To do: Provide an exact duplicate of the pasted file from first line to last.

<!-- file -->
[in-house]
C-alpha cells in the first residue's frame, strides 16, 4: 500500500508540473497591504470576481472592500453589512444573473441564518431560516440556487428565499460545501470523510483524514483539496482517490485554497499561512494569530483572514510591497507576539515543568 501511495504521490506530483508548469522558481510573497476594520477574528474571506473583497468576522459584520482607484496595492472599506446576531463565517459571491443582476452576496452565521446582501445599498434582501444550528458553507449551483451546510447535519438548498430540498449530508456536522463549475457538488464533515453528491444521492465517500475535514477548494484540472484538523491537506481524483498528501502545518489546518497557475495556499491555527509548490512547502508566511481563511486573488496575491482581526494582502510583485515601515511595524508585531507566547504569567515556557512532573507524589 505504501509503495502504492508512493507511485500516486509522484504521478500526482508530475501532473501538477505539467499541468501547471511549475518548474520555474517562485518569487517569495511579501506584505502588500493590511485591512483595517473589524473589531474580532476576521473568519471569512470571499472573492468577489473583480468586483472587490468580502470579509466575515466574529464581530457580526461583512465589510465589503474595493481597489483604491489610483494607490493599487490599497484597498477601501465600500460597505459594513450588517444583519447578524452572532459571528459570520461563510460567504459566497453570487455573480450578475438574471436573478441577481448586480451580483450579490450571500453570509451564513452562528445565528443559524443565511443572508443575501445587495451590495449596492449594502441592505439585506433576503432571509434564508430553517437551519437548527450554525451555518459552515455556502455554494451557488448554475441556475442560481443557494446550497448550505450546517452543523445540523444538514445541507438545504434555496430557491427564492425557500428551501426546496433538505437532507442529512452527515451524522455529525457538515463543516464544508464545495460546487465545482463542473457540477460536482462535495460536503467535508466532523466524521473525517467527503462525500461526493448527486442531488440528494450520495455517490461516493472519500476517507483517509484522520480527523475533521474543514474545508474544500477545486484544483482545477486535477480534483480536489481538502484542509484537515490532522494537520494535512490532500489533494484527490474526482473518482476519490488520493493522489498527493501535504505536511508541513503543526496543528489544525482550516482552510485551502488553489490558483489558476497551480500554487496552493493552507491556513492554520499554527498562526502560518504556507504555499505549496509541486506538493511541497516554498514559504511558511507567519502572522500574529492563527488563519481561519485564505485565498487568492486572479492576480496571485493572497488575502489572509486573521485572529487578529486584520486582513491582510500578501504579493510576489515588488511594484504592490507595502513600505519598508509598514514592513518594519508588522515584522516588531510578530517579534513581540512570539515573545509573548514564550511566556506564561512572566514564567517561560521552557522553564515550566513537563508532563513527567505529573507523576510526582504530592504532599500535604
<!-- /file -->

[in-house]
C-alpha cells in the first residue's frame, strides 16, 4: 500500500508540473497591504470576481472592500453589512444573473441564518431560516440556487428565499460545501470523510483524514483539496482517490485554497499561512494569530483572514510591497507576539515543568 501511495504521490506530483508548469522558481510573497476594520477574528474571506473583497468576522459584520482607484496595492472599506446576531463565517459571491443582476452576496452565521446582501445599498434582501444550528458553507449551483451546510447535519438548498430540498449530508456536522463549475457538488464533515453528491444521492465517500475535514477548494484540472484538523491537506481524483498528501502545518489546518497557475495556499491555527509548490512547502508566511481563511486573488496575491482581526494582502510583485515601515511595524508585531507566547504569567515556557512532573507524589 505504501509503495502504492508512493507511485500516486509522484504521478500526482508530475501532473501538477505539467499541468501547471511549475518548474520555474517562485518569487517569495511579501506584505502588500493590511485591512483595517473589524473589531474580532476576521473568519471569512470571499472573492468577489473583480468586483472587490468580502470579509466575515466574529464581530457580526461583512465589510465589503474595493481597489483604491489610483494607490493599487490599497484597498477601501465600500460597505459594513450588517444583519447578524452572532459571528459570520461563510460567504459566497453570487455573480450578475438574471436573478441577481448586480451580483450579490450571500453570509451564513452562528445565528443559524443565511443572508443575501445587495451590495449596492449594502441592505439585506433576503432571509434564508430553517437551519437548527450554525451555518459552515455556502455554494451557488448554475441556475442560481443557494446550497448550505450546517452543523445540523444538514445541507438545504434555496430557491427564492425557500428551501426546496433538505437532507442529512452527515451524522455529525457538515463543516464544508464545495460546487465545482463542473457540477460536482462535495460536503467535508466532523466524521473525517467527503462525500461526493448527486442531488440528494450520495455517490461516493472519500476517507483517509484522520480527523475533521474543514474545508474544500477545486484544483482545477486535477480534483480536489481538502484542509484537515490532522494537520494535512490532500489533494484527490474526482473518482476519490488520493493522489498527493501535504505536511508541513503543526496543528489544525482550516482552510485551502488553489490558483489558476497551480500554487496552493493552507491556513492554520499554527498562526502560518504556507504555499505549496509541486506538493511541497516554498514559504511558511507567519502572522500574529492563527488563519481561519485564505485565498487568492486572479492576480496571485493572497488575502489572509486573521485572529487578529486584520486582513491582510500578501504579493510576489515588488511594484504592490507595502513600505519598508509598514514592513518594519508588522515584522516588531510578530517579534513581540512570539515573545509573548514564550511566556506564561512572566514564567517561560521552557522553564515550566513537563508532563513527567505529573507523576510526582504530592504532599500535604